Chaco Culture National Historic Park
|Petroglyphs at Chaco Canyon|
The cultural flowering of the Chaco Anasazi began in the early AD 900s. We can see it most clearly in the architecture. They started building on a much larger scale. Using the same masonry technique as before—walls one stone thick with generous use of mud mortar—they built multistory stone villages with rooms several times larger than in the previous stage of their culture. Six of the large pueblos Pueblo Bonito, Chetro Ketl, Una Vida, Penasco Blanco, Hungo Pavi, and Kin Bineola were started at this time. This pattern of a large pueblo with oversized rooms, surrounded by conventional villages, caught on throughout the region. New communities built along these lines sprang up. Old villages built similarly large pueblos. Eventually there were more than 75 of these "towns," most of them closely tied to Chaco by an extensive system of roads.
By AD 1000 Chaco was firmly established as the political and economic center of the Chaco Plateau. There may have been as many as 5,000 persons living in some 400 settlements in and around Chaco or as few as 2,000, depending upon which assumptions are used to estimate the population. A new masonry technique the use of masonry walls with rubble cores and outer surfaces of shaped stones allowed walls to rise to more than four stories in height. Some large buildings show signs of being planned from the start, in contrast to the usual Anasazi custom of adding rooms as needed. Chaco at this time may have been the hub of an extensive political and economic system that drew in goods and commodities and directed affairs over a wide region.
How to account for this blossoming? One theory is that Chaco developed as an administrative and ritual center mainly in response to environmental fluctuations. The vagaries of weather made farming chancy. One year might be wet, another dry, one growing season long, another short. According to this theory, Chaco may have been a kind of capital that directed the agricultural life of the region, tempering good years with bad. Food could be stored here and redistributed as needed. The outlying towns can be thought of as satellites that performed for their locality the same function that Chaco did for the region.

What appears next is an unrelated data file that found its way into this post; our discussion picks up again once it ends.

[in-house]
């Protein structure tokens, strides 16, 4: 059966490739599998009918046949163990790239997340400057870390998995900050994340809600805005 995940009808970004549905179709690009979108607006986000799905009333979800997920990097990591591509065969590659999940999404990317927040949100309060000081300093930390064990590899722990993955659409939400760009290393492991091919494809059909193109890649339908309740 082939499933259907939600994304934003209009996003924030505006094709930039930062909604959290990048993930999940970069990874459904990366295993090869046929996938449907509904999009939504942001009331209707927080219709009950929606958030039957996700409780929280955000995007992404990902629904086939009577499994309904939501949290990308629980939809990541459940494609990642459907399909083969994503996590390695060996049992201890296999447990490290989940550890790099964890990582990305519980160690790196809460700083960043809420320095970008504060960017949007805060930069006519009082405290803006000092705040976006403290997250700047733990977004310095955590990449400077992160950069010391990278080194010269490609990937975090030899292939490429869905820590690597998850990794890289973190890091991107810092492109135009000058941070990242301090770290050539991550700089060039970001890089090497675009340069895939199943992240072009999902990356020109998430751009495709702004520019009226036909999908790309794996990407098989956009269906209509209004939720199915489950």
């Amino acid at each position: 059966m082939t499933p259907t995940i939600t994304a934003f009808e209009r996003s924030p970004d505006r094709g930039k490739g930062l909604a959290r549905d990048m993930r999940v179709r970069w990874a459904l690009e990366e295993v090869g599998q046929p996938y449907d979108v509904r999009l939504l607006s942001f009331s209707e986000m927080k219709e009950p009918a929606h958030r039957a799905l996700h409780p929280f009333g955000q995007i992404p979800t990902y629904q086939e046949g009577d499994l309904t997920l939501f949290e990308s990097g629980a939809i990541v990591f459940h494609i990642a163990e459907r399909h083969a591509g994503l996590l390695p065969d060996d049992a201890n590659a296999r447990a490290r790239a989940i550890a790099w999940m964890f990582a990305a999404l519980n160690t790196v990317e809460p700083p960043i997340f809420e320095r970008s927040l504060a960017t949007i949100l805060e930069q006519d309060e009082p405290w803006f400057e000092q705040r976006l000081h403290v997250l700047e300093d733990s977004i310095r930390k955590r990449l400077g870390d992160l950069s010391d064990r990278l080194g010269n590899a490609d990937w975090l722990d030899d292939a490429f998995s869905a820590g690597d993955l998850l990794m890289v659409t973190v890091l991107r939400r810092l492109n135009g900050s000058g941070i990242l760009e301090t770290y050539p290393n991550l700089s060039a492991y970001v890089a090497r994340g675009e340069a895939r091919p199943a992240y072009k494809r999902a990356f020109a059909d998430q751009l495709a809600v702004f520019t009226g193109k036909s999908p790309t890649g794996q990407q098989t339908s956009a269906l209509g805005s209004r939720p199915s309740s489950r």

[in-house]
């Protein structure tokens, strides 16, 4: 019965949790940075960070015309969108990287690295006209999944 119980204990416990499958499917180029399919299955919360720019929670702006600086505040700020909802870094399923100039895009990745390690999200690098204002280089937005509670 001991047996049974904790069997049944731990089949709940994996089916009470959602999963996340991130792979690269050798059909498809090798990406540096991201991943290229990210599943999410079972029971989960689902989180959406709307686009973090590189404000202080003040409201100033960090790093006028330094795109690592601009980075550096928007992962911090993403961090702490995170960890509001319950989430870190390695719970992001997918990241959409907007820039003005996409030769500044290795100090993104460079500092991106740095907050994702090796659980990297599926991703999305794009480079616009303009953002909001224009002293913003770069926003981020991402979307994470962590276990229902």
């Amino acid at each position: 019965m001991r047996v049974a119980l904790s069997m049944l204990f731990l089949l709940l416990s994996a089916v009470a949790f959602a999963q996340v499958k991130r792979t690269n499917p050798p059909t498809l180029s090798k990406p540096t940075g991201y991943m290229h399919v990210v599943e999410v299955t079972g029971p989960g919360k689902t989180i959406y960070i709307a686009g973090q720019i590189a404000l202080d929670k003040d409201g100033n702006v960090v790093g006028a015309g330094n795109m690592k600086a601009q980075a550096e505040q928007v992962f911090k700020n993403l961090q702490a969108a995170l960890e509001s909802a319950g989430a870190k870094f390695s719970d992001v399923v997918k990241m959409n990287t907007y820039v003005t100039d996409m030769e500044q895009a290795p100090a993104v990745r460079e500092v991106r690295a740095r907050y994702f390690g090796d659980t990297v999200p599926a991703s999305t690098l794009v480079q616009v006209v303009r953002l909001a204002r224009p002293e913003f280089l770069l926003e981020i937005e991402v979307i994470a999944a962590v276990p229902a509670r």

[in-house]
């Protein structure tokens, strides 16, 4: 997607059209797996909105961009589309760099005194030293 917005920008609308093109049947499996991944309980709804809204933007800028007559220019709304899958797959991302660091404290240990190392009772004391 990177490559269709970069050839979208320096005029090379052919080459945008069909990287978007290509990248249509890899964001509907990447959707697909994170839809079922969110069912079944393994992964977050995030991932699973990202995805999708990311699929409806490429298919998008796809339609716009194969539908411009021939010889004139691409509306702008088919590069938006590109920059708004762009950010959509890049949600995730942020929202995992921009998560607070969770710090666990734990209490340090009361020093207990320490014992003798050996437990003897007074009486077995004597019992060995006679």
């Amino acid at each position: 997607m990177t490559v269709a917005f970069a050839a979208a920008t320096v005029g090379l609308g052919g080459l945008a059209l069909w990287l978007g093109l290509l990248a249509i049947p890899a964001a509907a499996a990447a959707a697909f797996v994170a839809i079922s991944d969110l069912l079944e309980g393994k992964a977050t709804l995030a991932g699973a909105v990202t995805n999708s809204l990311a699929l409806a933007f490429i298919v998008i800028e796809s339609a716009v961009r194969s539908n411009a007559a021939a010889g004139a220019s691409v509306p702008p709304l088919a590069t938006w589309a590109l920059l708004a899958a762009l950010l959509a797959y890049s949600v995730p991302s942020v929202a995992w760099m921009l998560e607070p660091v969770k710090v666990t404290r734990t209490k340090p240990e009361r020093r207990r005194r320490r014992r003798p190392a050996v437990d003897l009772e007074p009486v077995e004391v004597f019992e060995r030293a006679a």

The decline of Chaco apparently coincided with a prolonged drought in the San Juan Basin between 1130 and 1180. Lack of rainfall combined with an overtaxed environment may have led to food shortages. Even the clever irrigation methods of the Chacoans could not overcome prolonged drought. Under these pressures Chaco and the outliers may have experienced a slow social disintegration. The people began to drift away. They retreated to better watered regions, leaving behind impressive evidence of their former influence over a vast territory.
The Road System
Diagram of Ancient Roads
The true extent of the ancient Chacoan road system, as revealed by aerial photographs, impressed even veteran archeologists. There were more than 400 miles of roads connecting Chaco to some 75 communities. The longest road presently known runs 42 miles north toward the prehistoric towns now called Salmon Ruins and Aztec Ruins. On the north-south roads, settlements lay at travel intervals of approximately one day.
These roads were not simply trails worn by centuries of foot travel. They were the productions of relatively sophisticated engineering and required a great deal of energy and thought to plan, construct, and maintain. They were laid out in long, straight lines with scant regard for terrain. The roads averaged 30 feet in width. Construction was simple. On sloping ground the roadbed was leveled and a rock berm built to retain the fill.
Where the roads passed over bare rock, they were often bordered by masonry walls or a line of boulders. The roads appear to date from the 11th and 12th centuries, a time of expanding population. Several roads converged at Pueblo Alto from the north. From there well defined stairways led to the canyon bottom.
Aside from its obvious purpose of easing travel within the Chacoan world, this network could have facilitated communications and the transport of goods and materials between towns and helped bind Chacoans into a single society.
Details mentioned in this article were accurate at the time of publication